The Parks & Recreation Commission and the Commission on Aging are coordinating a series of public information sessions regarding community center planning and construction prior to a March 21 referendum to approve project funding. Providing “the big picture” for people to understand, and “to hear their input on the possibilities of this phased project,” is the main goal of forums to be hosted by the Parks and Recreation Commission, said Parks and Recreation Department Director Amy Mangold.
The Legislative Council moved a package of ordinance requests to its Ordinance Committee February 18. Those requests come from the Police Commission and the Board of Selectmen.
First Selectman Pat Llodra told her board the night before about the amendment to the local Firearms Ordinance, and another suggestion designed to prevent the littering of unsolicited mail and materials being left at residential properties.
Following a presentation by members of a community center advisory committee that held similar meetings with the Boards of Finance and Selectmen in recent weeks, the Legislative Council voted February 18 to send an authorization to spend a $15 million community center grant from General Electric to a public referendum on Saturday, March 21.
The referendum authorizing the expenditure is required by charter, even though it does not represent a taxpayer generated appropriation.
In a population of more than 320 million people, US Census statistics show that 40.3 million are people 65 years of age and older. Of those, according to the National Center for Assisted Living, more than 735,000 men and women live in assisted living situations. Approximately 1.3 million more are housed in nursing homes.
First Selectman Pat Llodra and Public Works Director Fred Hurley sat down with the Board of Finance on February 9 to try to unravel some confusion that has developed regarding premature road “delamination,” which originally resulted in postponed spending for local road projects in the coming year’s budget.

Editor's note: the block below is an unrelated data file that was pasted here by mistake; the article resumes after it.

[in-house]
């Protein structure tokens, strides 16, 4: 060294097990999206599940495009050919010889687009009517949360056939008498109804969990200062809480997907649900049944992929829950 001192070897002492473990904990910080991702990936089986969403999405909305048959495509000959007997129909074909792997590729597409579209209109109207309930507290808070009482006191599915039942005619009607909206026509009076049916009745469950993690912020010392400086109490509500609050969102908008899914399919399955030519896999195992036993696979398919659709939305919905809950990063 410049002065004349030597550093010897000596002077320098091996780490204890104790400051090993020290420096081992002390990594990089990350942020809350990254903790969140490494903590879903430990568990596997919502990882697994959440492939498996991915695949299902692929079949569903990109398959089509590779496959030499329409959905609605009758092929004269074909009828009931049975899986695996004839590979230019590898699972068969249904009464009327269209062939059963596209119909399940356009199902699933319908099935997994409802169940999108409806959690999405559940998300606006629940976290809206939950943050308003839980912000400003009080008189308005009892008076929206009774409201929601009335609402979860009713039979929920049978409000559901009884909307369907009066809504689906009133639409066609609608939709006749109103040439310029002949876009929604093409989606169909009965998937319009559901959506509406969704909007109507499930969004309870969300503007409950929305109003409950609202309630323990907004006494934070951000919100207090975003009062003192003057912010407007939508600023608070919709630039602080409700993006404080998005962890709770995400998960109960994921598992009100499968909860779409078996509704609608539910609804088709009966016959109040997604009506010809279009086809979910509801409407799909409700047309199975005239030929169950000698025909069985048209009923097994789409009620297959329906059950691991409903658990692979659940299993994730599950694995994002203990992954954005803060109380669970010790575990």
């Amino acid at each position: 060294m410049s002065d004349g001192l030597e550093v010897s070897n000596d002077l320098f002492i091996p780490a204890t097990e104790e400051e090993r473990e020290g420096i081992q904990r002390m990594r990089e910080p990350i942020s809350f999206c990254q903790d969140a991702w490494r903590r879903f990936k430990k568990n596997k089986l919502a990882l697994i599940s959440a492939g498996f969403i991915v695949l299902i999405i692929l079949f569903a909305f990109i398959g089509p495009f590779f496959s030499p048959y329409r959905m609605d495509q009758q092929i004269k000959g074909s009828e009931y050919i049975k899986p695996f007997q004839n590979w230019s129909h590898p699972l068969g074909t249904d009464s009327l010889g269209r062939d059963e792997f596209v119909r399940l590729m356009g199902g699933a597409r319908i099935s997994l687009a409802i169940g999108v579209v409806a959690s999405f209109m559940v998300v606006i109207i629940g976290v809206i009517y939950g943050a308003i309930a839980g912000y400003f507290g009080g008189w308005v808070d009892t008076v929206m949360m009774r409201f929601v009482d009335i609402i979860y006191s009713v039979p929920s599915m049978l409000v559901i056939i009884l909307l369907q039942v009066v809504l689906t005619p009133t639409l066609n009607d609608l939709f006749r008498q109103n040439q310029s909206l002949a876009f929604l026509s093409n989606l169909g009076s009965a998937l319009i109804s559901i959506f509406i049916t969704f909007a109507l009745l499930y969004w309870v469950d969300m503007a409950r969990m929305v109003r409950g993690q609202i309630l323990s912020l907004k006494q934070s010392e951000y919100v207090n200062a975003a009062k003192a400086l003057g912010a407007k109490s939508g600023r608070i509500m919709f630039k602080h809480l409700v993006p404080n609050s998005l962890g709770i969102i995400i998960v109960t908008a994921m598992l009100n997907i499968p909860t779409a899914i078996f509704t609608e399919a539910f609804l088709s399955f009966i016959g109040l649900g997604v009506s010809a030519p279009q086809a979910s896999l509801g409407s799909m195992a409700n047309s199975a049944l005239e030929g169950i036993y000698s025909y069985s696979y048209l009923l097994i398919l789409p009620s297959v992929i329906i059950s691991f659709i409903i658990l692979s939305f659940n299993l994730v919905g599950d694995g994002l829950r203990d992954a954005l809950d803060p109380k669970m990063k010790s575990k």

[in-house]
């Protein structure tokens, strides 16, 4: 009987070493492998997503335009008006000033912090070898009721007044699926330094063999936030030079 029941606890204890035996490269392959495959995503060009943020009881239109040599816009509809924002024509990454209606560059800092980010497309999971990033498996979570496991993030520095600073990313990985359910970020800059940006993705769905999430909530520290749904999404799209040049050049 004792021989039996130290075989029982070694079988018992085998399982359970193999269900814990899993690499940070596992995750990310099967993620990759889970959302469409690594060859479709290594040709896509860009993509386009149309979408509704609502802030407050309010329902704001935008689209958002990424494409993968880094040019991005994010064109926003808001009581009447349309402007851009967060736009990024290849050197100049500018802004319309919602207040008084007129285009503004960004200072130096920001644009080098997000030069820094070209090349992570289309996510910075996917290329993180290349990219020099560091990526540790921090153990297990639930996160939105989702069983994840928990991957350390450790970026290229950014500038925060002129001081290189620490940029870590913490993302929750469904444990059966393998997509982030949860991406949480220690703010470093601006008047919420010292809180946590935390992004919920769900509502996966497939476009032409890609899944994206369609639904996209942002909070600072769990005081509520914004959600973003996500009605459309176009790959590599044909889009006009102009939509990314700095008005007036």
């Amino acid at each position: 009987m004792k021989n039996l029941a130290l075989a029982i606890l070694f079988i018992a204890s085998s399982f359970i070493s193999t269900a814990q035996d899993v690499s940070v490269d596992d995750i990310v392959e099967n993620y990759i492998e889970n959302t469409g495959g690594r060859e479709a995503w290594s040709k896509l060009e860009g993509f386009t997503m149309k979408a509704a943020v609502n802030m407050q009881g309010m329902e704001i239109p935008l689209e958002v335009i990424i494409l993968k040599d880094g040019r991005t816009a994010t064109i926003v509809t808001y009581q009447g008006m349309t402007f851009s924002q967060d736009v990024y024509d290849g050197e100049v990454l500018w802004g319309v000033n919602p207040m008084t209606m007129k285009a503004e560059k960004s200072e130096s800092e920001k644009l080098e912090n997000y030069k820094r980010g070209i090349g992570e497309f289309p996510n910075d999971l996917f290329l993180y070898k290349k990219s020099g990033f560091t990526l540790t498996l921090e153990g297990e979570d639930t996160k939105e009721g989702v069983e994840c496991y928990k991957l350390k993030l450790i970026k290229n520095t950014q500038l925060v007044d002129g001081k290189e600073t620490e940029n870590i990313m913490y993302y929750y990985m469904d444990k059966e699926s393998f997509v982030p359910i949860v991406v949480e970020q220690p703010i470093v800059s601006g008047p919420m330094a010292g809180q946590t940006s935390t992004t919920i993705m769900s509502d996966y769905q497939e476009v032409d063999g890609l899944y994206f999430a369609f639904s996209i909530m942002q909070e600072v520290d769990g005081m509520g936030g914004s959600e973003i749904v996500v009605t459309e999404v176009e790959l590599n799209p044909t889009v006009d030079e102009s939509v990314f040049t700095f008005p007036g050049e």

A worker with J.P. Maguire, remediation specialists, adds another box of water damaged books to a trailer filled with thousands more ruined books from the Children’s Department of the C.H. Booth Library, where a February 17 pipe break sent water throughout that space. The books, located directly beneath the break, are not salvageable.
Working as one, responders from all of Newtown's five volunteer fire companies stood shoulder to shoulder fighting a dramatic trailer fire at the Meadowbrook Terrace Mobile Home Park at 55 Sugar Street shortly before 10 am Tuesday morning.
As assistance with water shuttles and coverage for local fire houses poured in from Monroe, Southbury, and Brookfield, local crews doused the 30- by 10-foot residential trailer as the resident, Frank Rocca, Jr. and his pet dog, stood a few feet away watching as the structure became fully engulfed in flames.
An unidentified Hook & Ladder volunteer surveys the damage after an apparent pipe malfunction, ceiling collapse and flood in the Children's Department of the C.H. Booth Library Tuesday morning. Responders immediately went to work clearing the area where debris fell, while library staff began assessing the damage. The library will remain closed until further notice.